Coping with Insomnia in Recovery
Recovery is about finding freedom from addiction—but it’s also about taking a broader, all-encompassing view of your health. As you make your way down the road to recovery, you should focus on mental, physical, and spiritual health in equal measure.
One important part of this is sleep. Your body and mind need sleep—roughly eight hours a night of good, deep sleep—to recharge. Without sufficient sleep, you won’t have the strength or the positivity to face the rigors of everyday life, much less life in recovery.
Unfortunately, many people experience sleep problems in the early days of recovery. Insomnia is a common side effect of detox and withdrawal, whereas the return to regular, restful sleeping patterns is one of the clearest signs that your treatment is working.
But until that return to regular, restful sleep occurs, there are some steps you can take to stave off insomnia. Here are some of our top recommendations:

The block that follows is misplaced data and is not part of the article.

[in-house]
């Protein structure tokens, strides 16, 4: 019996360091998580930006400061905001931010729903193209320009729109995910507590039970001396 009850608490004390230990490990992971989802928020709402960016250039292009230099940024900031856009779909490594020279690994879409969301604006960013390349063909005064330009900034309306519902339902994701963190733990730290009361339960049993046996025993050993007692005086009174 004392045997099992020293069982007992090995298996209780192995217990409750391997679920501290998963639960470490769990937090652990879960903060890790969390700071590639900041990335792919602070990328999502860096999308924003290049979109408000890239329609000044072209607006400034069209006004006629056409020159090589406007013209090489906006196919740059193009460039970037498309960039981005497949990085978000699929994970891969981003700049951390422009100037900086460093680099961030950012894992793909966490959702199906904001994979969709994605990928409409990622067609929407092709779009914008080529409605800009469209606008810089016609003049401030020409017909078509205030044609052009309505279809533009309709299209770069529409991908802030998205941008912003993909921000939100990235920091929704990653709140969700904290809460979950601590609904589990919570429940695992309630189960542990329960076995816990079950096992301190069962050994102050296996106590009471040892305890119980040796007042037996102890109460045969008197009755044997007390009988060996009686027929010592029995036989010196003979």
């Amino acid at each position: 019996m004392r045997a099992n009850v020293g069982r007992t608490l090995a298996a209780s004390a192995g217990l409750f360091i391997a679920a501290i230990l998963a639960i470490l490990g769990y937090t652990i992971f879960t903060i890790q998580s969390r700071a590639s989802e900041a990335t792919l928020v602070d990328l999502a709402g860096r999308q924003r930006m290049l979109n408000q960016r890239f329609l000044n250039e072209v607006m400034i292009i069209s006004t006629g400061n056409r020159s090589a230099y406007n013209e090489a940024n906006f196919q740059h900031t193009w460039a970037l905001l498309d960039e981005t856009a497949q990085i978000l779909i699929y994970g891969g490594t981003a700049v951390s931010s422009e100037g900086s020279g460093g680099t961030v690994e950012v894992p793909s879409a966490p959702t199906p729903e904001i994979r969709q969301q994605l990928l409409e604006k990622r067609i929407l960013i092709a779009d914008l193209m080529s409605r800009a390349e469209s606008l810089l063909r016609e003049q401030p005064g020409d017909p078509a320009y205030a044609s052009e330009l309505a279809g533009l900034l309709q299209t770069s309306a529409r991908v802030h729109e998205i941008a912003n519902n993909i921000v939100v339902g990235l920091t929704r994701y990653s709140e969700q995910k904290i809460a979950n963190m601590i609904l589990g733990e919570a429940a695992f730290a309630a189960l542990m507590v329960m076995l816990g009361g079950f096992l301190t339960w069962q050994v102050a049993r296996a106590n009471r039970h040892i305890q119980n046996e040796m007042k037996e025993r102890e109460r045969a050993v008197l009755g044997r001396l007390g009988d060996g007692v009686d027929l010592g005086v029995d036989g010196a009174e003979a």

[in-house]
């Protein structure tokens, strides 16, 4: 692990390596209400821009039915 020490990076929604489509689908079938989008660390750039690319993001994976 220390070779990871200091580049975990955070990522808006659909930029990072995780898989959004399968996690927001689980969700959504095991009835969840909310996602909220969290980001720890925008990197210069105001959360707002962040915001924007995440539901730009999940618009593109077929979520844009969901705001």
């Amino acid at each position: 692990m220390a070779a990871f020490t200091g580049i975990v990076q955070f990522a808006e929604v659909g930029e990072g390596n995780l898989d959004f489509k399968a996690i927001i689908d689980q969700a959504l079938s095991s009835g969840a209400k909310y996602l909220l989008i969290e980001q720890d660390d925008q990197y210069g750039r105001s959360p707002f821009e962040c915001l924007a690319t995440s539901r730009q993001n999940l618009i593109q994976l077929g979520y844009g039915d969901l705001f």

- Make sure you have a comfortable place to sleep—a bedroom that’s dark and cool, and pajamas that are loose and comfy.
- Stick to a sleeping schedule. Make an effort to go to bed at the same time each night, and wake up at the same time each morning.
- Disconnect from your phone, laptop, or tablet at least an hour before bedtime. If at all possible, don’t keep these devices in your bedroom.
- Do something to relax before bed—like a hot bath, some gentle yoga poses, or simply curling up with a book.
- If at all possible, try to get some exercise during the day. Even a little bit of physical exertion can make you ready for bed in the evenings.
Time and clinical treatment will help you get your sleeping schedule back on track—and in the meantime, we hope these tips will be helpful.